At the Joy Theater Tuesday night, the libidinous R&B singer asked us to join him.

miguel photo by patrick ainsworth
Miguel at the Joy Theater, by Patrick Ainsworth

Miguel blasted onstage at the Joy Theater Tuesday night with the energy of someone who loves his life right now. Dressed in ripped white jeans and an open white jacket with white feathers on the sleeves, his energy bordered on too much for the moment as he gave everybody the full Miguel. He smiled, posed, danced, and showed off his cut chest and abs with the adrenaline of someone feeling like this is his moment. His new album, Wildheart, is a success and a clear statement of who he is, and its first single, “Coffee,” is climbing the charts. 

Wildheart isn’t a concept album, but it’s conceptually coherent as it advocates following your own inner compass (in bed, particularly—a tag that could be added to most thoughts about Miguel just as it can to fortune cookies). At one point, he asked the crowd to raise their hands and take the Wildheart pledge of allegiance. “I swear I will never conform,” the audience repeated, and throughout the night, Miguel explained the concept with the gravity and assurance of one who found his religion. “Wildheart knows itself,” he said. “Find your path because it’s your path alone.”

Knowing itself means embracing what “it” is, which is Miguel’s case is the child of a Mexican-American father and an African-American mother. He spoke about the challenge as a child in school of figuring out what box to check when forms asked for his ethnic identity, and might as well have started the sentence with “Wildheart” when he intoned, “I’ve learned to embrace my own diversity.” All of that came as an introduction to “What’s Normal Anyway?” the album’s centerpiece. The song explored all the ways that he fell through the cracks of identity, and when he performed it, the rear video screen ran photos of fans with mixed-race identities as if to say that all those who feel as alone as he did aren’t alone.

miguel photo by patrick ainsworth Miguel, by Patrick Ainsworth (click on photos to enlarge)


The Wildheart mechanism felt preachy though. and Miguel made a far better case for being Wildheart when he was at his most Miguel. When he compulsively flirted, preened, teased and rocked, you wanted whatever he had. When he sang, “I don’t want to be loved / I just want a quickie,” he made it sound like a good, healthy, centered approach. (in bed).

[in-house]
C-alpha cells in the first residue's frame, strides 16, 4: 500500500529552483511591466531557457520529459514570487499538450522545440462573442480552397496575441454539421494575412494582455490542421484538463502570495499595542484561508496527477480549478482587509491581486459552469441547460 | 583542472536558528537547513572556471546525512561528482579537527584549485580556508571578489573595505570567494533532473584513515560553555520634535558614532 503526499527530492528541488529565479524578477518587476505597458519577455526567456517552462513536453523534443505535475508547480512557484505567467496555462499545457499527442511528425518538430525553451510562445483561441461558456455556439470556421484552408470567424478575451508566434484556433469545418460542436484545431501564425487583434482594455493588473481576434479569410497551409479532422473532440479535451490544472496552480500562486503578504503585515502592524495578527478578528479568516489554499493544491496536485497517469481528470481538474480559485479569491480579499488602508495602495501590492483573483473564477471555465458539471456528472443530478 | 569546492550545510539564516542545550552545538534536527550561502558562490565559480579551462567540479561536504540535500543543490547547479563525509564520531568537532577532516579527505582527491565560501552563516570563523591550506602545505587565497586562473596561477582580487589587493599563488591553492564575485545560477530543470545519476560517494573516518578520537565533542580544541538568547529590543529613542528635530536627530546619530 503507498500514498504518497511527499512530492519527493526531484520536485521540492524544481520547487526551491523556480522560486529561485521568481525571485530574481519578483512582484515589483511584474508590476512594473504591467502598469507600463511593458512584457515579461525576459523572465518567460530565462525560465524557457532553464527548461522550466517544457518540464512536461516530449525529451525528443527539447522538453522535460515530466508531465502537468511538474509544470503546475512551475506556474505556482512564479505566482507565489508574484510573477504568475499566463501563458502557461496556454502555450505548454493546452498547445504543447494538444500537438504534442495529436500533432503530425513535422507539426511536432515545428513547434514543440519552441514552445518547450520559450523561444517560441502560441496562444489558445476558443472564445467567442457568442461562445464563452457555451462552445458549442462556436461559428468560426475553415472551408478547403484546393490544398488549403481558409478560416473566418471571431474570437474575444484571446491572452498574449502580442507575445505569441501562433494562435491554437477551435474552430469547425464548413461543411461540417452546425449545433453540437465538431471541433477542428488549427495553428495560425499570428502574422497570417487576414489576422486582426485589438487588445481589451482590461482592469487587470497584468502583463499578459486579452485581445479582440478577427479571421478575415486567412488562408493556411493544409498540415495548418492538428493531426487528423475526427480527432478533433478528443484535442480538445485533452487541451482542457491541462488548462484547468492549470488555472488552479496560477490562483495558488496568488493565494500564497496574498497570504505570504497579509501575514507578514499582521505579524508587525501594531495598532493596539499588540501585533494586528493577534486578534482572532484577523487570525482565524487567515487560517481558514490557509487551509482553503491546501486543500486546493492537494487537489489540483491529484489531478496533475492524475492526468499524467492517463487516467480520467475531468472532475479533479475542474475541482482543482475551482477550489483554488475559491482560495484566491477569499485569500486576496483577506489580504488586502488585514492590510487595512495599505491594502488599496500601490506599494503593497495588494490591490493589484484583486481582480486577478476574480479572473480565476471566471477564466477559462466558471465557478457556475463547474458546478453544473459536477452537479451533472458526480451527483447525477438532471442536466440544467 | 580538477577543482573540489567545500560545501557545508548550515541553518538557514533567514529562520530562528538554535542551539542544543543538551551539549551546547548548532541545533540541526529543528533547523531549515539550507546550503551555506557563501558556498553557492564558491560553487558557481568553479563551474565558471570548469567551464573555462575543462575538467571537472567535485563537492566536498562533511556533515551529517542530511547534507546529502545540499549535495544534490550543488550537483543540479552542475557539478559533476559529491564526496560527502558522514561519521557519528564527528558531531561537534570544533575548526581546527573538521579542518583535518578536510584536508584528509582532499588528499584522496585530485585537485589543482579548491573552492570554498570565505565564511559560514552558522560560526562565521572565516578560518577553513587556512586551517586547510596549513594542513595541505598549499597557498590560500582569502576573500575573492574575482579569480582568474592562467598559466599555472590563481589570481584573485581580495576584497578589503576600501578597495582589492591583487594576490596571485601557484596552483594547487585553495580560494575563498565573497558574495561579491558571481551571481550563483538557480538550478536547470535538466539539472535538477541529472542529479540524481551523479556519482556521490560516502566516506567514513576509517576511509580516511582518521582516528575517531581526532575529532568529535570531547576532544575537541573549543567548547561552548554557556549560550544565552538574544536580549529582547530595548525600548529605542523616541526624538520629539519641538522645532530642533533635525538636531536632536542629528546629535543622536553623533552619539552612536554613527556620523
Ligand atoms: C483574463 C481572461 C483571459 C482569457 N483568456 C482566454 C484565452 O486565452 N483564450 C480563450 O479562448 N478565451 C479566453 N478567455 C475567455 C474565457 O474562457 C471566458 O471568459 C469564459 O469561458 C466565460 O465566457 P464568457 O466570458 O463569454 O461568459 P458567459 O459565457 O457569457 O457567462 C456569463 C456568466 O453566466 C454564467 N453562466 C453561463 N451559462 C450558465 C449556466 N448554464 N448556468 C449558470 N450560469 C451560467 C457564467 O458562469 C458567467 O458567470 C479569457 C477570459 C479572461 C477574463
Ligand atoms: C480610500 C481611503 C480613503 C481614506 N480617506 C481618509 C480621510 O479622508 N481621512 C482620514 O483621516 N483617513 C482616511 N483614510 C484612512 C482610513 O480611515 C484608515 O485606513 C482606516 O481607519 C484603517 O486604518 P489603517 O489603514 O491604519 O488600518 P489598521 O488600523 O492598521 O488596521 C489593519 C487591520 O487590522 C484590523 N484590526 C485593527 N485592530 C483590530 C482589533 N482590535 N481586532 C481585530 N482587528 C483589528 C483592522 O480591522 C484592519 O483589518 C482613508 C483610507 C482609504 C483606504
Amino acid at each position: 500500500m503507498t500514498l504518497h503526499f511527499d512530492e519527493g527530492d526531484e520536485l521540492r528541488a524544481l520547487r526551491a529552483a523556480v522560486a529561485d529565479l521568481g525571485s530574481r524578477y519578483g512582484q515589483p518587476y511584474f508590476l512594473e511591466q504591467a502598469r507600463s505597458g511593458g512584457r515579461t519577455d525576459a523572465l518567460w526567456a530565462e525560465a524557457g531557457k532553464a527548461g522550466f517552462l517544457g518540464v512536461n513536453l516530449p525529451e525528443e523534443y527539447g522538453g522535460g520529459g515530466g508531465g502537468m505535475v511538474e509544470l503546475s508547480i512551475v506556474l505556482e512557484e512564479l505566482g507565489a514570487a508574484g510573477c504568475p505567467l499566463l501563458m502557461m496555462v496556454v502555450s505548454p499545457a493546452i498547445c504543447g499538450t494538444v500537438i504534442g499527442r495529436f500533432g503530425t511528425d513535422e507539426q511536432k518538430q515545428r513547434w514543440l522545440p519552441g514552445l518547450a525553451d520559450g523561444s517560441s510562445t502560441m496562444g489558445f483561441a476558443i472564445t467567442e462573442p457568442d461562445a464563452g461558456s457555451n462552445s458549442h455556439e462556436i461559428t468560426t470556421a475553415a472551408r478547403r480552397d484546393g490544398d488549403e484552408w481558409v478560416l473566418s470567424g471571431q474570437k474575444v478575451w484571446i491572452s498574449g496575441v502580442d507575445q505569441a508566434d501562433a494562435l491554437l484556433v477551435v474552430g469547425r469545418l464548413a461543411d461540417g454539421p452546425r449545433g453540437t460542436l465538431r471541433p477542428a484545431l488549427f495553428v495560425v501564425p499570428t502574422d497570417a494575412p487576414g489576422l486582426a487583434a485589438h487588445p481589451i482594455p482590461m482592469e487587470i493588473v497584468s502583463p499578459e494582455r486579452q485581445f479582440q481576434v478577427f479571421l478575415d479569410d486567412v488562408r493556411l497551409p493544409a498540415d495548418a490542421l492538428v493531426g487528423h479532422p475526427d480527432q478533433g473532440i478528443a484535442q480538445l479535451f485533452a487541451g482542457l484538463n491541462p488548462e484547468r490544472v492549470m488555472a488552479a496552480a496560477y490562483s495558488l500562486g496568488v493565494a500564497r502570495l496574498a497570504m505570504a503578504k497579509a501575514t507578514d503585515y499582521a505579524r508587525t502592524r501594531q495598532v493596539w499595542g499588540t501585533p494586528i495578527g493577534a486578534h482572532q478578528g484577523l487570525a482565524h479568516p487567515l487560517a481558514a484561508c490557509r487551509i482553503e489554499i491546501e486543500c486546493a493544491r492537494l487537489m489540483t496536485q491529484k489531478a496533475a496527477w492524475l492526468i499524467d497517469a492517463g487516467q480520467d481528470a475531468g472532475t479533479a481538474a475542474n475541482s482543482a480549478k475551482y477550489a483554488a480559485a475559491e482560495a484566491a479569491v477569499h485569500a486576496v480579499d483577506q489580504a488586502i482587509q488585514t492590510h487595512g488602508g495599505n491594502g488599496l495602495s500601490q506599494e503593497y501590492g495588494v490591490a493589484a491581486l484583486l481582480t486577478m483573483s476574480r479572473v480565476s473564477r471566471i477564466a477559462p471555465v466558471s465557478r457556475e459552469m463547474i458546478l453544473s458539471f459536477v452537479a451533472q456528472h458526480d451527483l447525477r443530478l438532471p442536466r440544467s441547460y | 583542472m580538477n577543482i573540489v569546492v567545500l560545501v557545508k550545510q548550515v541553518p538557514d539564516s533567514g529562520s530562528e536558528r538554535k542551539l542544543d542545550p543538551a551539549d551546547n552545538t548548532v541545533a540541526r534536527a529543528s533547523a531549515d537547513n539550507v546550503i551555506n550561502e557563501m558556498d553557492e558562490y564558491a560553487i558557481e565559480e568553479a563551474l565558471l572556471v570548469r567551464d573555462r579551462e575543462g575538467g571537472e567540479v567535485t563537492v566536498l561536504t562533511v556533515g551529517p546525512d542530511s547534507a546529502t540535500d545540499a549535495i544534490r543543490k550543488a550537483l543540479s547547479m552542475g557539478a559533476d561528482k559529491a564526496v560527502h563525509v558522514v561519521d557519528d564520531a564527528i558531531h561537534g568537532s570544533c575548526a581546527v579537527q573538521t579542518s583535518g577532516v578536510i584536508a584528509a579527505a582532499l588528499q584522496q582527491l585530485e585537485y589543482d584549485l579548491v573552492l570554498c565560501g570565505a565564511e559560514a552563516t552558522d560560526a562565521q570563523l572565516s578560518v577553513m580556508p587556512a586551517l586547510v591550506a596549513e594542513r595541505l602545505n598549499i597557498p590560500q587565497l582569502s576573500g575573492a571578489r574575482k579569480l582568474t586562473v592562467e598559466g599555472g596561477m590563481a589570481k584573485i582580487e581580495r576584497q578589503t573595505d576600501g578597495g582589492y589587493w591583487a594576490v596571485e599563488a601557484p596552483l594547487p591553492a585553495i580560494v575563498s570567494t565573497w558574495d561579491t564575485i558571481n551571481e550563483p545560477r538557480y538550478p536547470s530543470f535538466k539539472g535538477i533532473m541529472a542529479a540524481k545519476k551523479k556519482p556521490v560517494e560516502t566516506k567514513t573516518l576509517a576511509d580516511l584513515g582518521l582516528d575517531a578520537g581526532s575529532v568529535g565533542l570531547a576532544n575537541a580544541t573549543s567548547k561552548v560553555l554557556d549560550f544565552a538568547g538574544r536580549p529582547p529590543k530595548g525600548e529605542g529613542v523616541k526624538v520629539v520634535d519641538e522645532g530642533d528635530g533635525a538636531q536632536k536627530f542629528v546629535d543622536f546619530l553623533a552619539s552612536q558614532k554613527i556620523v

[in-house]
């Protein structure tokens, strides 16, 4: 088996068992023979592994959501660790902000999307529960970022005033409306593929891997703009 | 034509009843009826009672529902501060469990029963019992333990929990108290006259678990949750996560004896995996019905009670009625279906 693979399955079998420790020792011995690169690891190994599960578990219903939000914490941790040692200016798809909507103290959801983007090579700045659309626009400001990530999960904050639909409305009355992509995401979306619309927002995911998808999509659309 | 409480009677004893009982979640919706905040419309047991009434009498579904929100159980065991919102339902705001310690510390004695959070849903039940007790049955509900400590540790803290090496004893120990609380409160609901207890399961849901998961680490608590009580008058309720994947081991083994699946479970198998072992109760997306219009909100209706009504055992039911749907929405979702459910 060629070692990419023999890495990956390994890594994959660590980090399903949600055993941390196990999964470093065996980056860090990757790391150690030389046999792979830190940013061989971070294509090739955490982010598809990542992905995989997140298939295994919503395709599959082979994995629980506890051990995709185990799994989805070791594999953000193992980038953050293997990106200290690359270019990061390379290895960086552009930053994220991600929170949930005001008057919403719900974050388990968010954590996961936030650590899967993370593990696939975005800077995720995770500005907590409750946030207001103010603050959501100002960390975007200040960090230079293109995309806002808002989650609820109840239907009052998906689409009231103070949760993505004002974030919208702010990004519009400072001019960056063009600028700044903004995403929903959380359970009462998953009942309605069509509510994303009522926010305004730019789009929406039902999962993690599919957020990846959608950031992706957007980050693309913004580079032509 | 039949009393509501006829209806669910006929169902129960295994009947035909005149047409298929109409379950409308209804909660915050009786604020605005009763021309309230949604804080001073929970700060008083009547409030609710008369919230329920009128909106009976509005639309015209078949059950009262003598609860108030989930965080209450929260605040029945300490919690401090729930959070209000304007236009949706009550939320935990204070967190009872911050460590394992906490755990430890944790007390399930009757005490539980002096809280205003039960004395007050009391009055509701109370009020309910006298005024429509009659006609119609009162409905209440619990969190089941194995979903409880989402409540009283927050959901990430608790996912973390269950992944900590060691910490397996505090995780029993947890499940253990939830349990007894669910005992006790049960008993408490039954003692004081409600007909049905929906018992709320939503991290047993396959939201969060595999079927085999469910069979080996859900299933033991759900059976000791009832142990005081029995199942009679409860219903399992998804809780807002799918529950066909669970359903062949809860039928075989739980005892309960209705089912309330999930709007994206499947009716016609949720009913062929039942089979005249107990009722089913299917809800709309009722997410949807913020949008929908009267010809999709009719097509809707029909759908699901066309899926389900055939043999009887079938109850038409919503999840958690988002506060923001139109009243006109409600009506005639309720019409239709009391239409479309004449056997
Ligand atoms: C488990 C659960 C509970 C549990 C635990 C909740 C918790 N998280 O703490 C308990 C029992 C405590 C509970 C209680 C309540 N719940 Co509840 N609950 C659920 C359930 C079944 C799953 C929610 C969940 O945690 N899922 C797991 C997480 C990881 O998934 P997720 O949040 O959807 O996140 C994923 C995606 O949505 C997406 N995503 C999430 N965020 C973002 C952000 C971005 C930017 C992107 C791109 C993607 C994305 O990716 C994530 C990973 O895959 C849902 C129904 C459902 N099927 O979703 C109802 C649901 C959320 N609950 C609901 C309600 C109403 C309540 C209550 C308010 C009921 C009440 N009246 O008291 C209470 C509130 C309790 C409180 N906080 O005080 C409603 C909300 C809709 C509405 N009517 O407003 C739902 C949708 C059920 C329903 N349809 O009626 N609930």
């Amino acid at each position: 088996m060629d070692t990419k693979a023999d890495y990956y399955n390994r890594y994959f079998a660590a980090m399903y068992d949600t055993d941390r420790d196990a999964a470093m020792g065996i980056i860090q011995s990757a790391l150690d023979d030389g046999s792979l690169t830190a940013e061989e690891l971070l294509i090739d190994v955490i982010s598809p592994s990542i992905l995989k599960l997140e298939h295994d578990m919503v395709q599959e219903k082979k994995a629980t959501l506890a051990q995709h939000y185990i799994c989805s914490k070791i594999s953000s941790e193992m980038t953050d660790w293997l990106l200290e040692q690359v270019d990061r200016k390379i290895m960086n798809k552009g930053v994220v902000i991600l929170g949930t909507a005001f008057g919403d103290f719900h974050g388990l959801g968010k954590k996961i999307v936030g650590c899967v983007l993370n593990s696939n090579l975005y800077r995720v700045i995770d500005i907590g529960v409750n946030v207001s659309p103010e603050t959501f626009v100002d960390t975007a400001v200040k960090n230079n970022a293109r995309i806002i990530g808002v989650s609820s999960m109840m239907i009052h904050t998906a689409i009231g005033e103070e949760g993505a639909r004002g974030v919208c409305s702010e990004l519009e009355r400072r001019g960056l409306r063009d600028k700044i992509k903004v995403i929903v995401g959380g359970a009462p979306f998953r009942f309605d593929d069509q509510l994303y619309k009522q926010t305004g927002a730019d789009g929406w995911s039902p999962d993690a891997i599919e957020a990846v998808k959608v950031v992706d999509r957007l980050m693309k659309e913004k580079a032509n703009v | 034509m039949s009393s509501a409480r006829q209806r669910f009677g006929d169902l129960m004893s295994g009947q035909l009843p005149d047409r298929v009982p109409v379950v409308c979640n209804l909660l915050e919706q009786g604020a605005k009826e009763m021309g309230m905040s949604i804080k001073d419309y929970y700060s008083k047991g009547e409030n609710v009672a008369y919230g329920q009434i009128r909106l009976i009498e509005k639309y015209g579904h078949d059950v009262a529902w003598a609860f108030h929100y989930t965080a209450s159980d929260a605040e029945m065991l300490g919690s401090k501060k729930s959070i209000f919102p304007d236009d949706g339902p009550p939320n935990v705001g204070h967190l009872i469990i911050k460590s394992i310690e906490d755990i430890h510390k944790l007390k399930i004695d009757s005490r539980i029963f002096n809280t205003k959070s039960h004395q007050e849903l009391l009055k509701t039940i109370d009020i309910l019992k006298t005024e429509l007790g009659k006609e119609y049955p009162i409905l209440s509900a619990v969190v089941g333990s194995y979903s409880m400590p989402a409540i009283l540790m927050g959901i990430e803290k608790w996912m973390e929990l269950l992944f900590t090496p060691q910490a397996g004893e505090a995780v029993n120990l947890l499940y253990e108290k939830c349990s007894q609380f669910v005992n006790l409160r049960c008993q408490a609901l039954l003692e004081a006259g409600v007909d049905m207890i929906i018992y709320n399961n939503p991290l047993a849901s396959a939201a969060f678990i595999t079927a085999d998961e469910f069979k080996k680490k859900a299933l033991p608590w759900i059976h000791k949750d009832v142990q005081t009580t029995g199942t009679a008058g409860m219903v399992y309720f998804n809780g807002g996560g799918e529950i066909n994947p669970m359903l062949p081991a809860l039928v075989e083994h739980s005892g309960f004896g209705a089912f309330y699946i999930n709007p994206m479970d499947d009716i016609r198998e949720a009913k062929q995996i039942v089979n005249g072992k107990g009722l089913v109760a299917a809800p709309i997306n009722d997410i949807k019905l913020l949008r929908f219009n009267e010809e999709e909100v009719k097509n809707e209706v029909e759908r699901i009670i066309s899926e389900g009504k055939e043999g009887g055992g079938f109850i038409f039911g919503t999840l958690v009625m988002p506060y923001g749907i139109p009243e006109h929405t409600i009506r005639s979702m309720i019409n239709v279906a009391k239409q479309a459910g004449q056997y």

On album and live, Wildheart is polyamorous, jumping into bed with any attractive sound and style. That eclecticism manifested in a sound that drew as much from pop and hard rock and funk, soul and hip-hop. Almost every song gained muscle live, largely from guitarist Dru Decaro, who was the third-most dynamic performer onstage next to Miguel and Miguel’s abs.

miguel photo by patrick ainsworth Miguel, by Patrick Ainsworth


Wildheart is also fascinated by where it’s from. He’s from Los Angeles, and in many of the songs on the album try to get to the grittier realities behind Hollywood dreams (in bed). The interplay between images and what’s behind them felt like one that was trying to manifest itself onstage on Tuesday, and others may say it did. For me, the revelations of Miguel’s anxieties and loneliness came off as more image construction, but that may simply be the challenge created by performed confession. How do you make it sound like it’s not just more of the performance?

Miguel’s eclectic sound and subject matter (in bed) invite comparison to Prince, and throughout the show, I wondered if seeing Miguel now was akin to seeing Prince circa Dirty Mind when no one was quite sure what to do with him. It seemed to say a lot that when Miguel left the stage at the end of the set, there was little applause but there was equally little traffic toward the exits. No one seemed sure if they loved it or not, but they knew they wanted more. 


miguel photo by patrick ainsworth Miguel, by Patrick Ainsworth

miguel photo by patrick ainsworth Miguel, by Patrick Ainsworth